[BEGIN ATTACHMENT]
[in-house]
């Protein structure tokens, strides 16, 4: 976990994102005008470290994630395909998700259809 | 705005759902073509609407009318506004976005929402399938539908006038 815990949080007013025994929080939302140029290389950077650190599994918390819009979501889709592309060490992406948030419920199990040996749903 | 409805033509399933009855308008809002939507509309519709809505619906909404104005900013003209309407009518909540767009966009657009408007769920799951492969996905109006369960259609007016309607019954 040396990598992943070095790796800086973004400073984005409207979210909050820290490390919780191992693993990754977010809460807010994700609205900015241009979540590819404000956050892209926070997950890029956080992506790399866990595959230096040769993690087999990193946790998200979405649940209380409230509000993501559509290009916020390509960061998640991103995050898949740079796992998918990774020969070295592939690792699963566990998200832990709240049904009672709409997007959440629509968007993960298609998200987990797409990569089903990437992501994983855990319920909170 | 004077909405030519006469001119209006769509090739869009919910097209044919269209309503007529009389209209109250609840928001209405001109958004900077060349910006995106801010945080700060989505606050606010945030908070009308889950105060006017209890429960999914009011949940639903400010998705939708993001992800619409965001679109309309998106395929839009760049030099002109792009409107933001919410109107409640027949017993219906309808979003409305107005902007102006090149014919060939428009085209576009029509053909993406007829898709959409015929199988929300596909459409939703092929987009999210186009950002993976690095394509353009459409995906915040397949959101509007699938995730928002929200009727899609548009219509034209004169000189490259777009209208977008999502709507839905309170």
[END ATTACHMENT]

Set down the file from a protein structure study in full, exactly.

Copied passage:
[in-house]
């Protein structure tokens, strides 16, 4: 976990994102005008470290994630395909998700259809 | 705005759902073509609407009318506004976005929402399938539908006038 815990949080007013025994929080939302140029290389950077650190599994918390819009979501889709592309060490992406948030419920199990040996749903 | 409805033509399933009855308008809002939507509309519709809505619906909404104005900013003209309407009518909540767009966009657009408007769920799951492969996905109006369960259609007016309607019954 040396990598992943070095790796800086973004400073984005409207979210909050820290490390919780191992693993990754977010809460807010994700609205900015241009979540590819404000956050892209926070997950890029956080992506790399866990595959230096040769993690087999990193946790998200979405649940209380409230509000993501559509290009916020390509960061998640991103995050898949740079796992998918990774020969070295592939690792699963566990998200832990709240049904009672709409997007959440629509968007993960298609998200987990797409990569089903990437992501994983855990319920909170 | 004077909405030519006469001119209006769509090739869009919910097209044919269209309503007529009389209209109250609840928001209405001109958004900077060349910006995106801010945080700060989505606050606010945030908070009308889950105060006017209890429960999914009011949940639903400010998705939708993001992800619409965001679109309309998106395929839009760049030099002109792009409107933001919410109107409640027949017993219906309808979003409305107005902007102006090149014919060939428009085209576009029509053909993406007829898709959409015929199988929300596909459409939703092929987009999210186009950002993976690095394509353009459409995906915040397949959101509007699938995730928002929200009727899609548009219509034209004169000189490259777009209208977008999502709507839905309170």